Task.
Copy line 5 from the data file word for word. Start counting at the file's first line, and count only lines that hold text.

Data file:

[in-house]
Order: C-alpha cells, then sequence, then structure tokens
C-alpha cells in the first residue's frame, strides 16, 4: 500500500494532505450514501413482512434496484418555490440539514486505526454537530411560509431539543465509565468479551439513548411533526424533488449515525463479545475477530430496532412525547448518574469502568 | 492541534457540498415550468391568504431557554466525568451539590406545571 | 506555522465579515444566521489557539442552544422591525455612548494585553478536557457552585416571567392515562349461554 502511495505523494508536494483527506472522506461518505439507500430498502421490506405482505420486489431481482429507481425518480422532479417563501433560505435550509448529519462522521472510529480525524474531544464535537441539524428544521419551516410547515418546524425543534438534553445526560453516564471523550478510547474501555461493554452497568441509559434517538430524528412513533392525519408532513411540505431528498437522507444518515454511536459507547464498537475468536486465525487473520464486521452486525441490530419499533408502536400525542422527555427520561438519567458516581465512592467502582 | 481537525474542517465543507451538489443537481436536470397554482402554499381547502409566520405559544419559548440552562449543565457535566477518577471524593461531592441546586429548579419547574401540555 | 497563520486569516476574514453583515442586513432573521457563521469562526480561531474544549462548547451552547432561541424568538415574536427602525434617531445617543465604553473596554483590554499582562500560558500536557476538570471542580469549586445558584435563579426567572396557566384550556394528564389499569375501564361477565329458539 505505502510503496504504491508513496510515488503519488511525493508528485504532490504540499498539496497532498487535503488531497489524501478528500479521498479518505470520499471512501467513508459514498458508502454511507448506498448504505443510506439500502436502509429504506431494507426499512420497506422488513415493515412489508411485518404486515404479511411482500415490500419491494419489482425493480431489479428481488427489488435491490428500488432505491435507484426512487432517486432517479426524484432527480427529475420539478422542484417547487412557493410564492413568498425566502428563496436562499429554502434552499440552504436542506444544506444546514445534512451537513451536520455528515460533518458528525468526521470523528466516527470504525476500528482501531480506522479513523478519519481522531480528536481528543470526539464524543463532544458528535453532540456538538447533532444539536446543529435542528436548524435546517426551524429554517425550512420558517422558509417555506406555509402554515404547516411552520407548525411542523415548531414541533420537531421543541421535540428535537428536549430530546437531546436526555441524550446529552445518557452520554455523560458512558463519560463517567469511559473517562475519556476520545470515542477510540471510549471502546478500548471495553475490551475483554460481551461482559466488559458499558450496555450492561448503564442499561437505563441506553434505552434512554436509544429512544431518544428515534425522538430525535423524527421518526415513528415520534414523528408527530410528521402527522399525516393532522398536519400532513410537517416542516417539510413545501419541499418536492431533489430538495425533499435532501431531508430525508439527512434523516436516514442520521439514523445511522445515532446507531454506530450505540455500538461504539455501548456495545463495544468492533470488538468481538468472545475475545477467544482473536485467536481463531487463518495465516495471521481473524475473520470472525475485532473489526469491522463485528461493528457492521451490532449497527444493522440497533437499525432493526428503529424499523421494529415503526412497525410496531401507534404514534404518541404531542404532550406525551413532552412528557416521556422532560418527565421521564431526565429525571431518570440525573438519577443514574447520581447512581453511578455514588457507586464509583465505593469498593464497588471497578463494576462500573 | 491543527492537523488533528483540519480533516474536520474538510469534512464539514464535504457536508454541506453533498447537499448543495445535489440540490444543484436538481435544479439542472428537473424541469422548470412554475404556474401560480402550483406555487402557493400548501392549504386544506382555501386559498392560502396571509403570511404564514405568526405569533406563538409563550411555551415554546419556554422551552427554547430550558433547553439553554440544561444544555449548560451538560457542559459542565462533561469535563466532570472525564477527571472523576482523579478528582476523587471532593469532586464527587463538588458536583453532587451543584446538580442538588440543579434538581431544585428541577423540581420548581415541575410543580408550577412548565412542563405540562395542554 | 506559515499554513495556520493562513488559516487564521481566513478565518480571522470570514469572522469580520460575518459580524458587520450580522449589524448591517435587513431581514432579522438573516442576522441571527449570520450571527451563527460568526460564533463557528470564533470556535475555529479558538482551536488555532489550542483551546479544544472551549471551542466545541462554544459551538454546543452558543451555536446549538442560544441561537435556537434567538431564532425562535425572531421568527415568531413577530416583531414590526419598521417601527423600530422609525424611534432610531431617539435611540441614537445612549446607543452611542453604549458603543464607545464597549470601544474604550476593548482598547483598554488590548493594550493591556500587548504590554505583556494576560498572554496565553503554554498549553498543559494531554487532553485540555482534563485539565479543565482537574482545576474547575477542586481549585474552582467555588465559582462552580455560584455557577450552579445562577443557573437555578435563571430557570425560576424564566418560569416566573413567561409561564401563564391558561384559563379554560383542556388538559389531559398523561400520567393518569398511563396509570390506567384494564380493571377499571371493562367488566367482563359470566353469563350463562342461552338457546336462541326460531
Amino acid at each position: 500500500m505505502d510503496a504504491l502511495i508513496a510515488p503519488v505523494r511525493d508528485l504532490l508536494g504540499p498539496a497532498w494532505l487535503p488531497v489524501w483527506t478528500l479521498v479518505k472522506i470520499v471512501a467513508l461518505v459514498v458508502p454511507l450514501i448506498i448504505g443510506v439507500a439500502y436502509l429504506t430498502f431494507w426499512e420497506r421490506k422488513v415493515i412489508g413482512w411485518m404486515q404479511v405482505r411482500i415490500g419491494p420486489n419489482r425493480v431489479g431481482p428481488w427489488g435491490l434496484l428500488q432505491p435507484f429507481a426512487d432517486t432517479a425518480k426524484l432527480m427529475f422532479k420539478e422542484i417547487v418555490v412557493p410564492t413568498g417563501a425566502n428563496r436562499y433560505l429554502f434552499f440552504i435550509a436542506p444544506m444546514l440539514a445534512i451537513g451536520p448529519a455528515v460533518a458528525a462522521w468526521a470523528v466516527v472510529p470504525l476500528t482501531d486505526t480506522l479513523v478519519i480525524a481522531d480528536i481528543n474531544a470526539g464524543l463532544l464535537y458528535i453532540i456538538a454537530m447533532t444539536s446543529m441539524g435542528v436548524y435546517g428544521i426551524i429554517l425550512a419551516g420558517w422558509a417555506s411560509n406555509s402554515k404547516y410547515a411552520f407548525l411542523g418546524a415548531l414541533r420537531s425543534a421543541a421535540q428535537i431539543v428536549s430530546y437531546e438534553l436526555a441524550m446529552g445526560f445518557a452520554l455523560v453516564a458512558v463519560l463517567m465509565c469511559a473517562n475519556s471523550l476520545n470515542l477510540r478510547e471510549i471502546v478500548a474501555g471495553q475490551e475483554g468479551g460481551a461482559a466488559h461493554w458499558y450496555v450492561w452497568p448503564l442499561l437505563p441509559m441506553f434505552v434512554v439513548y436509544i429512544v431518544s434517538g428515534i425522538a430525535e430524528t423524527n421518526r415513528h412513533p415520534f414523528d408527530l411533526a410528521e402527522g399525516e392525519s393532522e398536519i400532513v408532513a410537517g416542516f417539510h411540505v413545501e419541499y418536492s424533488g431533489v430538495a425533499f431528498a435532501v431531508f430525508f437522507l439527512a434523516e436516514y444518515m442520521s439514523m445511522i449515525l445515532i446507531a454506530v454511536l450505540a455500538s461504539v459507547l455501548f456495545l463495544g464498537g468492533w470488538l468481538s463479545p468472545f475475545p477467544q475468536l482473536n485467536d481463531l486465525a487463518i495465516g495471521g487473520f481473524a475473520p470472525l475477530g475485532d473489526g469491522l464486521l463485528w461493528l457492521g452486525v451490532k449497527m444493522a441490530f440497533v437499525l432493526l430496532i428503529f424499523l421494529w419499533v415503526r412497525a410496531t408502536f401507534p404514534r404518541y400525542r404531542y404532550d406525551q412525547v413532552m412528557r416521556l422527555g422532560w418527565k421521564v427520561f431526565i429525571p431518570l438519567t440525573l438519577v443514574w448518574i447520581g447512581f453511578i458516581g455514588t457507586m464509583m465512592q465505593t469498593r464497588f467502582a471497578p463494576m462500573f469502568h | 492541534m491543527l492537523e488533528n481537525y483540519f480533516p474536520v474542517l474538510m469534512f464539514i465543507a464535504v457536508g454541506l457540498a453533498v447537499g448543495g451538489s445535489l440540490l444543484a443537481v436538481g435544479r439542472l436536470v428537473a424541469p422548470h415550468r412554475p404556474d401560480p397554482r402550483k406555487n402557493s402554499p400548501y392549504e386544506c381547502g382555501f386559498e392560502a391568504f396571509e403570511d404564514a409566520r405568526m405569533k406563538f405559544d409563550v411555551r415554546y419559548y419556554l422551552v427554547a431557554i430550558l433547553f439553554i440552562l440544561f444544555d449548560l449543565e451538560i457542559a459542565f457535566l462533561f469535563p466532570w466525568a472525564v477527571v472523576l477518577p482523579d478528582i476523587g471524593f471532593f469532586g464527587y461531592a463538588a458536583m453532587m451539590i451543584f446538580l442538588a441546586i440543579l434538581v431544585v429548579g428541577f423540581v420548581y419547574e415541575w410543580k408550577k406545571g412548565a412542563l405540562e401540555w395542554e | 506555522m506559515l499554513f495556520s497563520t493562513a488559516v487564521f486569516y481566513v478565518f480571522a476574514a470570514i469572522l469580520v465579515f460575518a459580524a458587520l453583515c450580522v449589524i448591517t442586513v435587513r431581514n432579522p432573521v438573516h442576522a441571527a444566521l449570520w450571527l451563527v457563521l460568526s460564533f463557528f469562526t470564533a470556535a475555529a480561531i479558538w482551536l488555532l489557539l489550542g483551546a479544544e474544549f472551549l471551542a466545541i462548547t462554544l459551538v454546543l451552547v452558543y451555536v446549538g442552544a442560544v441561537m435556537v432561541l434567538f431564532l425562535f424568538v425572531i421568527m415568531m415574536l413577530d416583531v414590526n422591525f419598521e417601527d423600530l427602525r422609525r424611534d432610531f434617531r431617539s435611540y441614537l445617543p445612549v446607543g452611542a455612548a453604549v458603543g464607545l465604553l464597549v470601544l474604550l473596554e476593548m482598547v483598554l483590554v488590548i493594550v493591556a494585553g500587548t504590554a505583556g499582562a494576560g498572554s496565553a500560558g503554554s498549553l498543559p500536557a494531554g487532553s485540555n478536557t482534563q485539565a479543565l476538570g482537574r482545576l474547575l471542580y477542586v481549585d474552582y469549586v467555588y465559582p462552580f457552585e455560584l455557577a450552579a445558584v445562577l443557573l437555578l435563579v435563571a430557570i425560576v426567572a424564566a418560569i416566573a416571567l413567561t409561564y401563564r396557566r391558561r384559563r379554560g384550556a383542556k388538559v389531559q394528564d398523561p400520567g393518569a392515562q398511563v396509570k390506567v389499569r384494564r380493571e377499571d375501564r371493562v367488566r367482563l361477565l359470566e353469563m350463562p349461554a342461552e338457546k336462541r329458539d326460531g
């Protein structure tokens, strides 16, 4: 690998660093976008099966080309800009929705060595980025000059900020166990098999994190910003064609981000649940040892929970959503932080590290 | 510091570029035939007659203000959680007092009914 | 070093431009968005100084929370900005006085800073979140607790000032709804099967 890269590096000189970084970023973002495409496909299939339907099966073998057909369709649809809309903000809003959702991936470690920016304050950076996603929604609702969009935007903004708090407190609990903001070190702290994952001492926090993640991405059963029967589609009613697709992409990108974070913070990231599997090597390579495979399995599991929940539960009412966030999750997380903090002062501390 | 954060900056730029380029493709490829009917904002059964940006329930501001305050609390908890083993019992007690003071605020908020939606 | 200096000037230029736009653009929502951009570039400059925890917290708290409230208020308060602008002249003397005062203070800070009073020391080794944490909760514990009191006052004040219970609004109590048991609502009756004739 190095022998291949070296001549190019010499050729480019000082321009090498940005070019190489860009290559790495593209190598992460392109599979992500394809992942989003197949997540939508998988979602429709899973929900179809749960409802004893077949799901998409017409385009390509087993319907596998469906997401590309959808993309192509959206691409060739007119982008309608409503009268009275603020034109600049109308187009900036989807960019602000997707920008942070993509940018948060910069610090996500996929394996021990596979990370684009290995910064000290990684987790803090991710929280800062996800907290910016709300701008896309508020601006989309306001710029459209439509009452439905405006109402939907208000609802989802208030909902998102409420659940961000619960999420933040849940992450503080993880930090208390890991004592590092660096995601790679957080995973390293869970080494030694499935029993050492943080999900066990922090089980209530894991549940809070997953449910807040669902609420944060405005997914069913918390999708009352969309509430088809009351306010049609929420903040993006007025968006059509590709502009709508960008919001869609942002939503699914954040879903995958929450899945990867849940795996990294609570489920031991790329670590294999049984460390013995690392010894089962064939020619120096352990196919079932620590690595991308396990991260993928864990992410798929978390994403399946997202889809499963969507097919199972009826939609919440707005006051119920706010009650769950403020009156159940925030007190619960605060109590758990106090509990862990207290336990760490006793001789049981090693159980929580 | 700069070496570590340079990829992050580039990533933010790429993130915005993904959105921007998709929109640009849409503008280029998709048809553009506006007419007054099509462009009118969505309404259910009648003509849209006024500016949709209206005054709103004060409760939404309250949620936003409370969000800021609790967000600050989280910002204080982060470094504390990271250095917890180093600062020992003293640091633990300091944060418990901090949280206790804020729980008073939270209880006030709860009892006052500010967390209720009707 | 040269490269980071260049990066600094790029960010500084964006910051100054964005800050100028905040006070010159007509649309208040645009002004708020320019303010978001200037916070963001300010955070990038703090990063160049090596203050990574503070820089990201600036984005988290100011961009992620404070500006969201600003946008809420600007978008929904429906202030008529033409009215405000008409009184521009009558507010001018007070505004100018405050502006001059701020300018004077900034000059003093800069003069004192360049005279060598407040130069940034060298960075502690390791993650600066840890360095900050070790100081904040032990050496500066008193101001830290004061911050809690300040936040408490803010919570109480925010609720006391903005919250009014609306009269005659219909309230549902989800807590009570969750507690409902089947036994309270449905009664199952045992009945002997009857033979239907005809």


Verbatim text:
């Protein structure tokens, strides 16, 4: 690998660093976008099966080309800009929705060595980025000059900020166990098999994190910003064609981000649940040892929970959503932080590290 | 510091570029035939007659203000959680007092009914 | 070093431009968005100084929370900005006085800073979140607790000032709804099967 890269590096000189970084970023973002495409496909299939339907099966073998057909369709649809809309903000809003959702991936470690920016304050950076996603929604609702969009935007903004708090407190609990903001070190702290994952001492926090993640991405059963029967589609009613697709992409990108974070913070990231599997090597390579495979399995599991929940539960009412966030999750997380903090002062501390 | 954060900056730029380029493709490829009917904002059964940006329930501001305050609390908890083993019992007690003071605020908020939606 | 200096000037230029736009653009929502951009570039400059925890917290708290409230208020308060602008002249003397005062203070800070009073020391080794944490909760514990009191006052004040219970609004109590048991609502009756004739 190095022998291949070296001549190019010499050729480019000082321009090498940005070019190489860009290559790495593209190598992460392109599979992500394809992942989003197949997540939508998988979602429709899973929900179809749960409802004893077949799901998409017409385009390509087993319907596998469906997401590309959808993309192509959206691409060739007119982008309608409503009268009275603020034109600049109308187009900036989807960019602000997707920008942070993509940018948060910069610090996500996929394996021990596979990370684009290995910064000290990684987790803090991710929280800062996800907290910016709300701008896309508020601006989309306001710029459209439509009452439905405006109402939907208000609802989802208030909902998102409420659940961000619960999420933040849940992450503080993880930090208390890991004592590092660096995601790679957080995973390293869970080494030694499935029993050492943080999900066990922090089980209530894991549940809070997953449910807040669902609420944060405005997914069913918390999708009352969309509430088809009351306010049609929420903040993006007025968006059509590709502009709508960008919001869609942002939503699914954040879903995958929450899945990867849940795996990294609570489920031991790329670590294999049984460390013995690392010894089962064939020619120096352990196919079932620590690595991308396990991260993928864990992410798929978390994403399946997202889809499963969507097919199972009826939609919440707005006051119920706010009650769950403020009156159940925030007190619960605060109590758990106090509990862990207290336990760490006793001789049981090693159980929580 | 700069070496570590340079990829992050580039990533933010790429993130915005993904959105921007998709929109640009849409503008280029998709048809553009506006007419007054099509462009009118969505309404259910009648003509849209006024500016949709209206005054709103004060409760939404309250949620936003409370969000800021609790967000600050989280910002204080982060470094504390990271250095917890180093600062020992003293640091633990300091944060418990901090949280206790804020729980008073939270209880006030709860009892006052500010967390209720009707 | 040269490269980071260049990066600094790029960010500084964006910051100054964005800050100028905040006070010159007509649309208040645009002004708020320019303010978001200037916070963001300010955070990038703090990063160049090596203050990574503070820089990201600036984005988290100011961009992620404070500006969201600003946008809420600007978008929904429906202030008529033409009215405000008409009184521009009558507010001018007070505004100018405050502006001059701020300018004077900034000059003093800069003069004192360049005279060598407040130069940034060298960075502690390791993650600066840890360095900050070790100081904040032990050496500066008193101001830290004061911050809690300040936040408490803010919570109480925010609720006391903005919250009014609306009269005659219909309230549902989800807590009570969750507690409902089947036994309270449905009664199952045992009945002997009857033979239907005809």